Their self-titled debut EP dropped in 2008, they’ve released an album called New Distances in 2009 and have since followed it up with this year’s Painted, all via Deathwish, who are generally a barometer of that which is good in hardcore and the like.

All are intelligent records from a mature band who have honed their respective crafts elsewhere, and come together to pool their respective talents. They’re essentially part-time at this point in their lives, but I don’t see why they wouldn’t be making more music in the future.

#6 – Murder Construct

Murder Construct are a ferocious deathgrind band from Los Angeles, California. Their devastating line-up is comprised of members from a number of notable extreme metal acts including Impaled, Phobia, Exhumed, Jesu, Cattle Decapitation, Intronaut and Fetus Eaters (amongst others).

Travis Ryan (Cattle Decapitation) is easily one of the best vocalists in death metal currently, and has dominated the scene this year through his agonising howls and terrifying barks. His new “clean singing” style is inspired in its approach to spewing his vitriol. The rest of the band are incredible playing insanely tight, groovy deathgrind played with incalculable technical proficiency and blistering riffs. Danny Walker is a sensational drummer and the driving force behind the band. Results, their debut album (they had a self titled EP in 2010), was released this year and while many were worried that they wouldn’t be producing anything original those fears were proven unjustified. Their combined might rips apart most other bands of their genre (and even rip apart entire scenes in their lyrics ala ‘Compelled By Mediocrity‘). Listening to their work, it truly feels like a meeting of titans. A lot of supergroups really don’t live up to that pretty glamourous title, these guys redefine what it means to be super, and they do it with fucking aplomb.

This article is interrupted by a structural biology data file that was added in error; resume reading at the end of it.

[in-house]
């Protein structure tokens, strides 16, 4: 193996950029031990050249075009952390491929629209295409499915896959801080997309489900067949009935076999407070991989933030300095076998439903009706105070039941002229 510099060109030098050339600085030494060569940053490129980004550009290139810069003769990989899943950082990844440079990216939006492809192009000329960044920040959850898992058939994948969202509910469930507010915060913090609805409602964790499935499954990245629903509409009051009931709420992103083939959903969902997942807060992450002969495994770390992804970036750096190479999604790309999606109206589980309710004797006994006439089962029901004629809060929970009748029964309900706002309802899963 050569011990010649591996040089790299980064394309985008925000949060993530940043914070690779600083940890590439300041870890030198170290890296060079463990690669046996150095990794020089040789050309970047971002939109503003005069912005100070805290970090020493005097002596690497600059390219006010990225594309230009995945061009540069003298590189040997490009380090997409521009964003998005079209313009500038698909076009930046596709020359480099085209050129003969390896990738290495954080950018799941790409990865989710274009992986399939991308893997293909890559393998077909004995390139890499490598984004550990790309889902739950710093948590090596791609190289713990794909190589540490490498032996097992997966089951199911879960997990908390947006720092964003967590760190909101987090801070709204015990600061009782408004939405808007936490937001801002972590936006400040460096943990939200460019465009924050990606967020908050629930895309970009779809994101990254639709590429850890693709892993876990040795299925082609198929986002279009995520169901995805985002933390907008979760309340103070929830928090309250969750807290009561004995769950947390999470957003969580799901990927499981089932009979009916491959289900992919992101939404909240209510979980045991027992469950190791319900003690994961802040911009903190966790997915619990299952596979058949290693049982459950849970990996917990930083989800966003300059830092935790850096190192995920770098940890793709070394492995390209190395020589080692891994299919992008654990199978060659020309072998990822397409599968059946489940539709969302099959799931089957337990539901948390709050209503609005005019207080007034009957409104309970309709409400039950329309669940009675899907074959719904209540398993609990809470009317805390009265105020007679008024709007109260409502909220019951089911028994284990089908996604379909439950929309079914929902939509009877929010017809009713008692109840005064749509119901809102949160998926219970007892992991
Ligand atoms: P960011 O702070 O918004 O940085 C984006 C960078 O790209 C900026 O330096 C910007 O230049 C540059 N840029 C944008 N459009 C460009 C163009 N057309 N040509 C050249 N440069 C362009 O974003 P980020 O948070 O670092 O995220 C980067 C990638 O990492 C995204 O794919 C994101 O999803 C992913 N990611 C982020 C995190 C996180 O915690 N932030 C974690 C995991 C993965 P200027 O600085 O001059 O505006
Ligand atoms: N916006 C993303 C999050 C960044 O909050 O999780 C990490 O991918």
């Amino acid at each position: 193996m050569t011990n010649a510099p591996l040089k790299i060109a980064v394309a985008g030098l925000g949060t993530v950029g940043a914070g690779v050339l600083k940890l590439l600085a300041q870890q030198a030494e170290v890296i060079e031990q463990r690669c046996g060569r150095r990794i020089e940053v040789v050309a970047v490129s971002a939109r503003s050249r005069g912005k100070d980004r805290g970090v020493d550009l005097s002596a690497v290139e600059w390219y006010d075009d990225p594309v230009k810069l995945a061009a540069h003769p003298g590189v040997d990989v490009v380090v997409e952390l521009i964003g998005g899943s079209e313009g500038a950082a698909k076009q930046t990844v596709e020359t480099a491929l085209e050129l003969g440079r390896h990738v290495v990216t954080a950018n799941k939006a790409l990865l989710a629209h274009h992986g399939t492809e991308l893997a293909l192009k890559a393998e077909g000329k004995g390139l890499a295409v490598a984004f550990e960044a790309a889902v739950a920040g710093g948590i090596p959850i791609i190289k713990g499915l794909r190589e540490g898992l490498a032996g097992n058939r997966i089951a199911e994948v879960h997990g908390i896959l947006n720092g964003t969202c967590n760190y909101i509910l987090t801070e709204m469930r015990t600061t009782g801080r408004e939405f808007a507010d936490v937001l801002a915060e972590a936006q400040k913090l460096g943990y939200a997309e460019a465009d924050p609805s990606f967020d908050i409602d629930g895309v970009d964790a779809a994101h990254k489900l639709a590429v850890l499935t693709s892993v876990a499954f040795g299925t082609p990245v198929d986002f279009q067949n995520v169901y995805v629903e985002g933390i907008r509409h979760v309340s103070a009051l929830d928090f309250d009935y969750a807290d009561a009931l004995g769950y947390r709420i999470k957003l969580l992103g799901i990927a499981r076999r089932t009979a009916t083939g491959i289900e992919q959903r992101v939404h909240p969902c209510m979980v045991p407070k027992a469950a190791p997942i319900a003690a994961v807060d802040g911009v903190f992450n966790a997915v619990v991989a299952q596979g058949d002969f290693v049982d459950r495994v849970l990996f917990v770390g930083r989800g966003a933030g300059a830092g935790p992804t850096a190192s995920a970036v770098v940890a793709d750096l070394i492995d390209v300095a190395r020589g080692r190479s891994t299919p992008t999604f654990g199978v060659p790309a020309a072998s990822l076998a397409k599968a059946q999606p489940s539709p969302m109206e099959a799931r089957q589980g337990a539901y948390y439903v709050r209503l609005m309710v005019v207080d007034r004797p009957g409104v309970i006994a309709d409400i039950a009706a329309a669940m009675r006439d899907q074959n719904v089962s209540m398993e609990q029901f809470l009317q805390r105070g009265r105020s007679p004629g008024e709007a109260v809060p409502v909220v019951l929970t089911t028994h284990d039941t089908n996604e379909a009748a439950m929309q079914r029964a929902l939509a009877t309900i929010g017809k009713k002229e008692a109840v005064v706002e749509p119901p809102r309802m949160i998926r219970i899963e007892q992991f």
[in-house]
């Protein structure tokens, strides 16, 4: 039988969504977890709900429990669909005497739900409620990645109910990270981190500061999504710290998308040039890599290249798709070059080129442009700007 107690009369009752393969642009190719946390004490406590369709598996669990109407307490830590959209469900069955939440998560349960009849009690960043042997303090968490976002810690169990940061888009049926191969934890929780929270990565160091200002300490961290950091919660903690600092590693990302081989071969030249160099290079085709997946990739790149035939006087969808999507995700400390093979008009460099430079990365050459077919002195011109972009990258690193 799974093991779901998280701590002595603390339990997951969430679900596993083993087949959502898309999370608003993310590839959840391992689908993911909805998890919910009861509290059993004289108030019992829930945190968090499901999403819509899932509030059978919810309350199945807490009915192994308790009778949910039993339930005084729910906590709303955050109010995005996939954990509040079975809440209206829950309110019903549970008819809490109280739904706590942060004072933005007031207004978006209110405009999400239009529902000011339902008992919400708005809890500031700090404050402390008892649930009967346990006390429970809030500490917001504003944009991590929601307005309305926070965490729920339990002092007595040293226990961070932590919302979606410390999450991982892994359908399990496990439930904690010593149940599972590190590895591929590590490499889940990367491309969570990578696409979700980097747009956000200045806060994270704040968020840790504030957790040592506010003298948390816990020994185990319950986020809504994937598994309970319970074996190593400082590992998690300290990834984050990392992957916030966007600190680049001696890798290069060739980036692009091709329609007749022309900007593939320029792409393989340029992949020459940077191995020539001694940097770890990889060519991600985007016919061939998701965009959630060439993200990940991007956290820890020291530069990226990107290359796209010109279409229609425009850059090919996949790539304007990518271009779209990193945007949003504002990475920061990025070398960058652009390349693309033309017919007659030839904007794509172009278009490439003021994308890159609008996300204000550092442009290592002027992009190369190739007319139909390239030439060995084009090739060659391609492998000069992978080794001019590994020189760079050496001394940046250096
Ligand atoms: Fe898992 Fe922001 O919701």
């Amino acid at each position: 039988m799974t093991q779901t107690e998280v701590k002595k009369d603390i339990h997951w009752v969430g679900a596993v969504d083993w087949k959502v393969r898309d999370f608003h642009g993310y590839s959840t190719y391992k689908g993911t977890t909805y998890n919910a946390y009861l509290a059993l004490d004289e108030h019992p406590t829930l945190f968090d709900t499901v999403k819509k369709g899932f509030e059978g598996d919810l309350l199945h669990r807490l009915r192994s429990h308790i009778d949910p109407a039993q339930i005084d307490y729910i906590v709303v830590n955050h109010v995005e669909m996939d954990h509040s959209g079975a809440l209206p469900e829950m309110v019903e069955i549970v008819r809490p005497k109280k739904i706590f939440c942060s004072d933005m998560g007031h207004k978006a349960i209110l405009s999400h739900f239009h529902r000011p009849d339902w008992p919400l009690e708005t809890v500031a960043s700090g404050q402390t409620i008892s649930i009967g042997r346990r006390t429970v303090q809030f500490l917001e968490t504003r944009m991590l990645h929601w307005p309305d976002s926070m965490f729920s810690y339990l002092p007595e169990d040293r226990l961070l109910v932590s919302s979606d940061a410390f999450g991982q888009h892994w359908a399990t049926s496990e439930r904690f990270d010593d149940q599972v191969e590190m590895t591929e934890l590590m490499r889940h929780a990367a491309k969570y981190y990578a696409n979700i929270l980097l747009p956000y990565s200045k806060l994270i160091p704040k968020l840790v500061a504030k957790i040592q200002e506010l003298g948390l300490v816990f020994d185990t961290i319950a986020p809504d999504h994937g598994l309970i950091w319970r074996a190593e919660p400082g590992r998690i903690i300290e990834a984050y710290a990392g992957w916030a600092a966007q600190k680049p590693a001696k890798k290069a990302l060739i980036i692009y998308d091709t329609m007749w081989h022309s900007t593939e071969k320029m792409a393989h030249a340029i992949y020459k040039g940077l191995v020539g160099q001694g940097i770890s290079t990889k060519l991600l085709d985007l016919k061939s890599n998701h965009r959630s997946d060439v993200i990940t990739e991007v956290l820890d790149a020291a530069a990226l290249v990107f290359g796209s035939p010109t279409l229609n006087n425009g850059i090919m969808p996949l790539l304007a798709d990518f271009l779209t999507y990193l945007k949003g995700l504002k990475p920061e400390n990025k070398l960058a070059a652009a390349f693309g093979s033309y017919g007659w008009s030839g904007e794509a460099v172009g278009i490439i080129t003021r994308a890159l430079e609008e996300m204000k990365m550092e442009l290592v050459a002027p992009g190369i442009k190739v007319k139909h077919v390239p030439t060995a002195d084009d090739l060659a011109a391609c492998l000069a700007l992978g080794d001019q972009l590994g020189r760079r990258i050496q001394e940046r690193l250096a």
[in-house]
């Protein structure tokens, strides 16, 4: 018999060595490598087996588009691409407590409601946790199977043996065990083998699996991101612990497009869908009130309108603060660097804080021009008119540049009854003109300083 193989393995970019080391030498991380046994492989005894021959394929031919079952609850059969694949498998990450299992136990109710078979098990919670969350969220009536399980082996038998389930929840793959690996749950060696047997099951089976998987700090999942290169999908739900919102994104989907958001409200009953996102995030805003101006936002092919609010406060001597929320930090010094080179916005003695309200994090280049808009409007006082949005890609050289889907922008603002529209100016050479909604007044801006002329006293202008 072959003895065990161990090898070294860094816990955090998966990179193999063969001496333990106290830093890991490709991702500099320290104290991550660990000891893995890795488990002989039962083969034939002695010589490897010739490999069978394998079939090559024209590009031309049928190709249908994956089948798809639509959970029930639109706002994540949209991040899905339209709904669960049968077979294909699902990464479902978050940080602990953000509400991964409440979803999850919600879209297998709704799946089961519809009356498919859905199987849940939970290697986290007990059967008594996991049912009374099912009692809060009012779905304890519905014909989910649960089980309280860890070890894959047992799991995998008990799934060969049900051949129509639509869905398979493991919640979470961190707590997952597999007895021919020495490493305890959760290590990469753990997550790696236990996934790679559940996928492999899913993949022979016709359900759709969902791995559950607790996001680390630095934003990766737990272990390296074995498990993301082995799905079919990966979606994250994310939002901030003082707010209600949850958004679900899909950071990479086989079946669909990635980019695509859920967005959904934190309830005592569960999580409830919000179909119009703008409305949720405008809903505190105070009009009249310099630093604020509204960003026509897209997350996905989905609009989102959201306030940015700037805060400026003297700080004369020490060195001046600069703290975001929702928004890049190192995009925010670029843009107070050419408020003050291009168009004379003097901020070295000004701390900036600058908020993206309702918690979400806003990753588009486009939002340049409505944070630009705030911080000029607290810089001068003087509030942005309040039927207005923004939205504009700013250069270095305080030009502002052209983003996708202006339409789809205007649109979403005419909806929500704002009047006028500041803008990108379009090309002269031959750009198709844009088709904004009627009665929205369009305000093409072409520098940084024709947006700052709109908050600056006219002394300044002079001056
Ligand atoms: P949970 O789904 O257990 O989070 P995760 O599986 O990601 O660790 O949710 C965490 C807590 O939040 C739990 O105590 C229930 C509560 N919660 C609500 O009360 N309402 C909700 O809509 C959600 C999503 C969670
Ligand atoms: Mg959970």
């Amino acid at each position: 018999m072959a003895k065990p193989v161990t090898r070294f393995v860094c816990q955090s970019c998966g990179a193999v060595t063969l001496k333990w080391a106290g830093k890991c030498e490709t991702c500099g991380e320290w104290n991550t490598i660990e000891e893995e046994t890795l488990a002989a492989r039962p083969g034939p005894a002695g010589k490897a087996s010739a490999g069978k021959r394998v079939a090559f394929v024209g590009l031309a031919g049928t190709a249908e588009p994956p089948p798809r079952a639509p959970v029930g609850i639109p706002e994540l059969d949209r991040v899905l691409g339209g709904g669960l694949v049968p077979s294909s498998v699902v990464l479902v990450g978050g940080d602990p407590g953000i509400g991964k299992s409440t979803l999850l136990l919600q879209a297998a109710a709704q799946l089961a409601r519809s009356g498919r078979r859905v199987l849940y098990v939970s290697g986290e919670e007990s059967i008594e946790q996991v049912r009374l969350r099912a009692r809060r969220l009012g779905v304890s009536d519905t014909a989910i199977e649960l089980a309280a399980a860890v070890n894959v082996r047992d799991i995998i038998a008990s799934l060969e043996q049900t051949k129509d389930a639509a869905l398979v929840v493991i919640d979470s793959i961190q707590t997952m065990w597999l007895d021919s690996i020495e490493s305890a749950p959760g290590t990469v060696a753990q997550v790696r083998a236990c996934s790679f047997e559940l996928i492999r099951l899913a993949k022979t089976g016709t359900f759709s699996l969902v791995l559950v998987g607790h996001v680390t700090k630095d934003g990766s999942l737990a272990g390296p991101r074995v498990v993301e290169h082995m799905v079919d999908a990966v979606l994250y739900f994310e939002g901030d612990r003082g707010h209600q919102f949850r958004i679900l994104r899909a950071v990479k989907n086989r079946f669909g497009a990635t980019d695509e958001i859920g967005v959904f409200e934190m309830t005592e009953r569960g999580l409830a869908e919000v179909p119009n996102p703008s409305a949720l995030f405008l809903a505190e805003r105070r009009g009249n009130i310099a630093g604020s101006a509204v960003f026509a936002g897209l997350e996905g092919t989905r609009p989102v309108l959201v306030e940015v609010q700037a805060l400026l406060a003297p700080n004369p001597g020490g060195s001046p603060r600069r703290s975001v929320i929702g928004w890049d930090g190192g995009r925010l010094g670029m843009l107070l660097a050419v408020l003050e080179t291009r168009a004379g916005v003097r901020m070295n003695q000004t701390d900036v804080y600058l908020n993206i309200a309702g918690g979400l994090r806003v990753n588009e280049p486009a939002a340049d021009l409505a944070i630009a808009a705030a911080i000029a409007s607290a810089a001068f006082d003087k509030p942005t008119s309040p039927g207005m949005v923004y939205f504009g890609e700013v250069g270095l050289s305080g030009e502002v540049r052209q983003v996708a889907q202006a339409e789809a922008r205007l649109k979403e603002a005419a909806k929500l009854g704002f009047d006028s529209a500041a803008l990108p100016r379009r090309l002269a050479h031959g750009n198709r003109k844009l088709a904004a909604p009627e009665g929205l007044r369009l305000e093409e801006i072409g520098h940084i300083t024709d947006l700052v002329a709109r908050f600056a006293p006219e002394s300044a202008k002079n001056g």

#5 – United Nations

A powerviolence band of the utmost calibre, United Nations are one of the best and worst kept secrets in alternative supergroups. Channeling the punk leanings of the likes of Refused and Orchid, the identities of the famous members nevertheless remain an official secret – all barring found Geoff Rickly, vocalist of the now defunct Thursday.